Please be aware, there are two versions of this show—Fullmetal Alchemist and Fullmetal Alchemist: Brotherhood. The former was better, IMO, but it was created while the comic was still being written and diverges from the original artist’s plot. Put on your autiste hats, this is going to be competitive at the Olympic level.
Fullmetal Alchemist is about central banking and fiat currency. If I were smart, I could have figured this out years ago from the “alchemist” part of the title and the setting in steampunk magical Germany, but alas. The key moment in the show, which finally opened my eyes, was when the Elric brothers attack the original Homunculus, and he simply turns off their ability to perform alchemy. Basically, he froze the technocrats’ accounts.
(The imagery here is absolutely perfect.)
The state alchemists are interchangeable with the class of people I refer to as technocrats in my overwatch theory of the primordial world-spanning pyramid society. These are people who believe the system works, if imperfectly, and spend their careers enforcing the rules of the state on its various silverback demagogues. They believe they are a society of geniuses due to their mental quickness and technical abilities but they lack a fundamental understanding of their roles and the nature of their knowledge. I believe this attitude primarily serves the adaptive purpose of allowing them to simulate psychopathy toward the lower castes, whom they nominally serve. The technocrat’s justification for his actions is thinly veiled victim-blaming: “If they were smart, they would have avoided it.” I.e. If they didn’t deserve to punished (for being mud people), they wouldn’t have been punished.
Thus, the technocrat’s conscience is always in a precarious position, and if the state takes ruthless actions that overwhelm his ability to rationalize them he may become disaffected. This is always a danger in pyramid societies.
When disaffected technocrats form a critical mass they instigate coups and occasionally slave uprisings (the alt-right, for instance, is driven by disaffected technocrats and the disillusioned offspring of technocrats). This explains the B-plot of Colonel Mustang’s coup.
The A-plot following Edward Elric is concerned with the nature of “alchemy” itself. To understand this, we have to know that alchemy is a metaphor for money in both the show and in real life. Hence the plot mechanic of “equivalent exchange”, referring to the economic concept of fair exchange. The exoteric pursuit of alchemists in real life was to turn lead into gold, and the esoteric pursuit was the prisca sapienta, roughly speaking a philosophy of mind in which something could spring from nothing. This gives rise to the legend of the “philosopher’s stone”.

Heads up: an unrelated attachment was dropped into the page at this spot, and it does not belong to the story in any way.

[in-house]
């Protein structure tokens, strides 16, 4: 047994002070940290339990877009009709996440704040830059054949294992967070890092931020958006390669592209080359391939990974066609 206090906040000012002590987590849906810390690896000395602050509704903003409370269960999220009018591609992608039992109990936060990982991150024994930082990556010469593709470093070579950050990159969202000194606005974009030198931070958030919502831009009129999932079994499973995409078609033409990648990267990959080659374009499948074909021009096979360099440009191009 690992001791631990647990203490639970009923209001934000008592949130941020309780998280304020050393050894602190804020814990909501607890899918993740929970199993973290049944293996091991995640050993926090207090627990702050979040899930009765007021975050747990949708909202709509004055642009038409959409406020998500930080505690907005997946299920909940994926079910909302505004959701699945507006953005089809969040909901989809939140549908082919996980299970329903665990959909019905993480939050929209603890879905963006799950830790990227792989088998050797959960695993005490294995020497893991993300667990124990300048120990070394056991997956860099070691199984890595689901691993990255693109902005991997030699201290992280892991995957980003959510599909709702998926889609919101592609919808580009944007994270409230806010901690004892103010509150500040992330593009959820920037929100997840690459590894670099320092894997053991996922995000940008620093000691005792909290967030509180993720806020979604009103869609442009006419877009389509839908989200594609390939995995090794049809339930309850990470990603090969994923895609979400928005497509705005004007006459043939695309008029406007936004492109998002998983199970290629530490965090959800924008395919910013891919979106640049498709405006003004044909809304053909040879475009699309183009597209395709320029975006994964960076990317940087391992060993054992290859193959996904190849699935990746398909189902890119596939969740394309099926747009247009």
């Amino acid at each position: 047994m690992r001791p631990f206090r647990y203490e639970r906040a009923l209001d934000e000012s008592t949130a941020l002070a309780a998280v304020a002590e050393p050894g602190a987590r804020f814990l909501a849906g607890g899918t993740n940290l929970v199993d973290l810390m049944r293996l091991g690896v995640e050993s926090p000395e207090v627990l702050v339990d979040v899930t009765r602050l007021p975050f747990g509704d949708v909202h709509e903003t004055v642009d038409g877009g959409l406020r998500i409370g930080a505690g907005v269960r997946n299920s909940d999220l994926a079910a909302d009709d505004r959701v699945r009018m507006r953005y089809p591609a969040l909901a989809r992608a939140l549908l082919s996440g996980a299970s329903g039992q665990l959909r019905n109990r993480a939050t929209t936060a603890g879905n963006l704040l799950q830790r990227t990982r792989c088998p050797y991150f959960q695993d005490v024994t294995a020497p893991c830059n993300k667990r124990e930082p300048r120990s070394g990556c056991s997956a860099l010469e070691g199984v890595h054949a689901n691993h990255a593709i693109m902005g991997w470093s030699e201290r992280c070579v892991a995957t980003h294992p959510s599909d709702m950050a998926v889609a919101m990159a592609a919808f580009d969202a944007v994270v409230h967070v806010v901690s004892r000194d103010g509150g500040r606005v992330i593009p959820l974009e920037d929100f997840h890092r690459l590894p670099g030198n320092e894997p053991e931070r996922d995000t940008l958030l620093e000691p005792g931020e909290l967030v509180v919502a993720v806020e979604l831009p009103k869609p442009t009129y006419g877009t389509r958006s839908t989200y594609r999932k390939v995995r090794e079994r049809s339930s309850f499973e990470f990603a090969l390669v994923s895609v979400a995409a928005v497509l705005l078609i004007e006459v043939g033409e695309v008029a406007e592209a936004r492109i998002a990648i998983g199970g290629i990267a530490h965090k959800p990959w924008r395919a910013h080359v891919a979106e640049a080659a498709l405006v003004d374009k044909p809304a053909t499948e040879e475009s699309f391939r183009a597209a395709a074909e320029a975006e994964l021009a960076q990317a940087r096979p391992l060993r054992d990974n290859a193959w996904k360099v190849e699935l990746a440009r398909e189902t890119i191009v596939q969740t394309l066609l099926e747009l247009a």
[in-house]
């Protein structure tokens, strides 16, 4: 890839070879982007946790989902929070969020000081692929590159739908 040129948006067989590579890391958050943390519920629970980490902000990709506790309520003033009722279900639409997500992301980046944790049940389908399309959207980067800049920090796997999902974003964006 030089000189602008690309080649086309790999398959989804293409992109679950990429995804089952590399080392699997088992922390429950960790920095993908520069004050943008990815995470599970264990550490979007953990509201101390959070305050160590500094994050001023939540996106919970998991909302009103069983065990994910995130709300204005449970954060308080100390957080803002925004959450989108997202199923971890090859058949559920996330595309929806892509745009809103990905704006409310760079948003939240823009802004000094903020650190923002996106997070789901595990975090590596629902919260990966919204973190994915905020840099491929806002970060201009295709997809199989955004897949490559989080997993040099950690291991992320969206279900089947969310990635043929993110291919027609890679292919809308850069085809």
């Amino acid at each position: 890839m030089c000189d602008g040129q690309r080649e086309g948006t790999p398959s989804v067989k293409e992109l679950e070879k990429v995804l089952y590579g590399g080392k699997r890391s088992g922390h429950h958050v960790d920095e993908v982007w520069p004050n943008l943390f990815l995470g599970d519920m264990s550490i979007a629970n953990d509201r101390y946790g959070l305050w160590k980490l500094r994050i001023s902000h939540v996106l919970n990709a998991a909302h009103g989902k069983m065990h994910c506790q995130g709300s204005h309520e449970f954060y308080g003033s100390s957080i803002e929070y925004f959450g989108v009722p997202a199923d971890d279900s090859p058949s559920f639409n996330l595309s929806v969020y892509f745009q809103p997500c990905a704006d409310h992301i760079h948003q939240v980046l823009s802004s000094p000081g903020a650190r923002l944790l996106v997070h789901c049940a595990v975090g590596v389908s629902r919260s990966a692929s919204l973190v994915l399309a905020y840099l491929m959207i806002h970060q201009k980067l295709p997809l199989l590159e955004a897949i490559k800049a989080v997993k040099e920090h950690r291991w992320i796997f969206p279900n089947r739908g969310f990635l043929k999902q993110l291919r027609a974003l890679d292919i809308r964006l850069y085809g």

In the show, the philosopher’s stone is a metaphor for the creation of a fiat money supply, which enables it’s wielder to use unlimited alchemic power and break the law of equivalent exchange. This refers to the ability of central bankers to inflate the fiat currency and spend it with full purchasing power (before it becomes diluted). There are three big reveals in this plot: 1) philosopher’s stones wear out after being used, and 2) new philosopher’s stones are created by killing large numbers of people, and 3) the Amestrian (Faustian) regime is structured to create these stones regularly by instigating wars, uprisings, and general mayhem.
With this information, you can decode the rest of the show with a bit of reflection (try reading through the wiki for inspiration). But I should mention that there are a couple of castes pictured in this show that I haven’t yet described in my theory because I’m still working out the details. They are represented by the homunculi (shapeshifting Babylonian sociopaths, a caste mostly composed of soulless snake melons) and the perpetual conflict between Hohenheim of Light (the magicians of the right-hand path: Fascists, Templars, Gnostics, and Freemasons) and the original Homunculus (magicians of the left-hand path: Communists, Jesuits, Luciferians, and Globalists). This backstory follows the Faustian myth pretty closely.